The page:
A Jewish settlement probably existed in Strážnice since the 13th century, however the first written record dates back to 1447. The Jewish population in Strážnice peaked by the mid-19th century. Having been destructed by the Nazis during the occupation, the local Jewish Community was restored only for a short period of time after the end of WWII. Many notable rabbis worked in Strážnice in the past, such as Sabatai ben Meir ha-Kohen called Šach (Shah) in 1650–1657 (see also and Moses Schreiber called Chatam Sofer in 1794–1798 (see also

The mediaeval Jewish quarter with its cemetery in the Old City had already perished when a new Jewish quarter started to develop at the northeast border of the city’s centre, today comprising the streets Boženy Hrejsové, Zákoutí, Bzenecká, Sadová and Kovářská, in the 15th century. Out of the initial 94 houses a majority are still standing, among others a school with a flat for a rabbi at 33 Bzenecká Street, a hospital at 12 Sadová Street (with a plaque on the front wall with a Hebraic inscription and date of 1872) and a well preserved ritual bath in the basement of the house at 11 Sadová Street.

The synagogue in Sadová Street (Fig.1) was built in classicist style in 1804; local builder Leopold Slovák rebuilt it in Romanesque Revival style in 1870. Its facing gable is uniquely decorated with a sundial and in the parterre a memorial plaque to the victims of the Holocaust is mounted. The walls and the trough vault of the interior are decorated with stylish geometric painting and floral motifs and Hebraic liturgical texts dating back to 1870–1880. A comprehensive historical restoration was carried out in 1994–2007 for the synagogue to host a museum. It is the only temple in Moravia surrounded by a cemetery. The synagogue is open to public during summer (from 15 July to 15 October) Friday through Sunday from 1:00 PM to 5:30 PM. Contact: Mrs. Přikrylová, phone +420 737 849 303.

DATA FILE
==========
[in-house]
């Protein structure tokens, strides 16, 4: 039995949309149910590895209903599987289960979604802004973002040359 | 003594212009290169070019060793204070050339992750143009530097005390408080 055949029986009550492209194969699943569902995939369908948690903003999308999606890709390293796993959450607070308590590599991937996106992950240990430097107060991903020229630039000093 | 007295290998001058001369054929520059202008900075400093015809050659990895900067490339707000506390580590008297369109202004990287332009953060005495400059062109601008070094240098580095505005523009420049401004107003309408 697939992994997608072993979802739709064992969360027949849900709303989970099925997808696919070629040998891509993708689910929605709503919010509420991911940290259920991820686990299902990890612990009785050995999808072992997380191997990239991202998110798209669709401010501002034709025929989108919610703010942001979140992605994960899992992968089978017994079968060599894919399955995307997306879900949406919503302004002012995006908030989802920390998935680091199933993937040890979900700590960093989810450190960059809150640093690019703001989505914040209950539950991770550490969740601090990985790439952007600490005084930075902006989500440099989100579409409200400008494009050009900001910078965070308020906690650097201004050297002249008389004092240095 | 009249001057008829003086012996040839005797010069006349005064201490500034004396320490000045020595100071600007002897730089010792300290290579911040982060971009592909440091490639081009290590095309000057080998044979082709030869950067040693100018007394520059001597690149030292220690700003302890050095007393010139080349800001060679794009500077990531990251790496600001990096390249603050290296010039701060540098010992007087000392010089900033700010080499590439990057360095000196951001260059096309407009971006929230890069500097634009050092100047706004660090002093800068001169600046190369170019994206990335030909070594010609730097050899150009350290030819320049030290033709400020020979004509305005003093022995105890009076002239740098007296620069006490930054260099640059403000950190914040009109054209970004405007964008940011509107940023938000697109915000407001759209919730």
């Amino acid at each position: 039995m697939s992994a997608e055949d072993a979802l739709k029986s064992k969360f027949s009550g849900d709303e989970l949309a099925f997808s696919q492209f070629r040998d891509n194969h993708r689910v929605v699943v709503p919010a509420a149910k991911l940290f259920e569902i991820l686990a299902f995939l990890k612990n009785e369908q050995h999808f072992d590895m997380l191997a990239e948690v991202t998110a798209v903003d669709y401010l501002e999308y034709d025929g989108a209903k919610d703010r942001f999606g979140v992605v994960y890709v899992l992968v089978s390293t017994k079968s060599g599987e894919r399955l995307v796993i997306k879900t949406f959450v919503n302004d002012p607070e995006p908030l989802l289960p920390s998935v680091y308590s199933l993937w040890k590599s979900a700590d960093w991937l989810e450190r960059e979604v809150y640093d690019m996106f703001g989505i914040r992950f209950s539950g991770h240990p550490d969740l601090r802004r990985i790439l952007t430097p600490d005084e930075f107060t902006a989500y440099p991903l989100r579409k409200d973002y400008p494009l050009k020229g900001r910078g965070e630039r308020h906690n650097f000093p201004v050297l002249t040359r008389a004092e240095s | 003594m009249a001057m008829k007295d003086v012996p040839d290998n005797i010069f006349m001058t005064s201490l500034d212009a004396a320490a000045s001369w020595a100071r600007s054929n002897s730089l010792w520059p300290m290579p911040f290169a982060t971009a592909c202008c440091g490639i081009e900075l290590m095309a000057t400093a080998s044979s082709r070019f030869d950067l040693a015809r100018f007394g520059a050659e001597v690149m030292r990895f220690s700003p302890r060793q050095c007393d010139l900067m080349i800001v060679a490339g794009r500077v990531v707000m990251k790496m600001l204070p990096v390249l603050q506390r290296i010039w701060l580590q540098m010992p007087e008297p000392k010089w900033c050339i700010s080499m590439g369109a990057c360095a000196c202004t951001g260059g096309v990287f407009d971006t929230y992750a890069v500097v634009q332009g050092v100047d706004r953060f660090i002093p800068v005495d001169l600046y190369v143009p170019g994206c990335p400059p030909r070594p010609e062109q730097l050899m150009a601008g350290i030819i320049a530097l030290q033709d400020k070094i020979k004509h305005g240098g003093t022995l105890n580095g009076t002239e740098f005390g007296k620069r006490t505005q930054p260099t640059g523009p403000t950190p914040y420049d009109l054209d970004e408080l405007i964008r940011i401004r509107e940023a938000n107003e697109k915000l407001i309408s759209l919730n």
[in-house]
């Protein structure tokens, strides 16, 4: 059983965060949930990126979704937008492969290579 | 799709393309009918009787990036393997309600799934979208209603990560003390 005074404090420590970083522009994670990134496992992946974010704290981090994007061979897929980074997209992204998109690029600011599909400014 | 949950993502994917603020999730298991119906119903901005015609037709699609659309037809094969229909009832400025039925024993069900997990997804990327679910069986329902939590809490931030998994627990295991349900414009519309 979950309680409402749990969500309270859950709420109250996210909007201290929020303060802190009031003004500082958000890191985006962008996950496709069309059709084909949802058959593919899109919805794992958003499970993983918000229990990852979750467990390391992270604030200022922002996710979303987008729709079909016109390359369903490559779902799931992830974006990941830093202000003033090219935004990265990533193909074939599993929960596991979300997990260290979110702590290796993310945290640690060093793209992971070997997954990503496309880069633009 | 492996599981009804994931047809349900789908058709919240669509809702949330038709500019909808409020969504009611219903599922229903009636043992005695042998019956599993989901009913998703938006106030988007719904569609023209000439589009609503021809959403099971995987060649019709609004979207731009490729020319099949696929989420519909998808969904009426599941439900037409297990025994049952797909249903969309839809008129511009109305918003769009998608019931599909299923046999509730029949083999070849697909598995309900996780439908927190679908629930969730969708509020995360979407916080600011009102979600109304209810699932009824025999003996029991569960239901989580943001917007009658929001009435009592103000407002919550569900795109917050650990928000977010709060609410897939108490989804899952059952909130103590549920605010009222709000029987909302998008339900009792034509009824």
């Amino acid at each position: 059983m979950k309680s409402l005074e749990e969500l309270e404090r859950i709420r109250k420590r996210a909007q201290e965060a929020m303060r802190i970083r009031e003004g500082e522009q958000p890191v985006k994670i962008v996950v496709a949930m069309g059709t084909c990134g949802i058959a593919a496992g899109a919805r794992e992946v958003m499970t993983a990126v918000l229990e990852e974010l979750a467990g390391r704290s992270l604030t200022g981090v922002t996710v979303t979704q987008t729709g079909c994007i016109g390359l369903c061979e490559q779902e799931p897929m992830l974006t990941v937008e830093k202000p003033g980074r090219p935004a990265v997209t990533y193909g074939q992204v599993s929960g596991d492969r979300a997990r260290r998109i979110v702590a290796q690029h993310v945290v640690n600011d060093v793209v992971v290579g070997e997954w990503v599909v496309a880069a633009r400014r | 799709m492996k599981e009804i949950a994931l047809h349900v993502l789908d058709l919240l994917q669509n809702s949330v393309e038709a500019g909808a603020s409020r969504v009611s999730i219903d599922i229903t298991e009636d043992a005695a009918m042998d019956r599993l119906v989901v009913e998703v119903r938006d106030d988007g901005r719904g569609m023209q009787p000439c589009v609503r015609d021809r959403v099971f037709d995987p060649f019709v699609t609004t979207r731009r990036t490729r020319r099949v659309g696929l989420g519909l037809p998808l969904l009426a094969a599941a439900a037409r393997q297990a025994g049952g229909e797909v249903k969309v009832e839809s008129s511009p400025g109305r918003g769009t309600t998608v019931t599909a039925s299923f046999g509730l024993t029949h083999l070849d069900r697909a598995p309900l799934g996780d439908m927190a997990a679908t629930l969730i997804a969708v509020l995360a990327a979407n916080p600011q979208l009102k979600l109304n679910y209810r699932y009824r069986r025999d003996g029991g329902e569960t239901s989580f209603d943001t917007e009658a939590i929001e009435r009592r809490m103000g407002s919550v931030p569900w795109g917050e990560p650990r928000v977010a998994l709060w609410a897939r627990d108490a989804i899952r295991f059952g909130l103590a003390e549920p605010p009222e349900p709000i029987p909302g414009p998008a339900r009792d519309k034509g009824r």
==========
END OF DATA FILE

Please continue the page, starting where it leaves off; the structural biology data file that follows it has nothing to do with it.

The Jewish cemetery (Fig.2) is situated at Sadová Street in the vicinity of the castle park, too. The cemetery is believed to have been founded at the end of the 18th century. The 1.2-acre area comprises around 1,500 tombstones among which valuable baroque and classicist stone-work can be found. The oldest readable stone is from 1648 and it was moved from the older burial-grounds in the Old City. The cemetery is open to public during summer (April to October) Monday through Friday from 9:00 AM to 1:00 PM. Contact: Mr. Mašek, phone +420 723 840 395.

For further information on the locality and its landmarks please see



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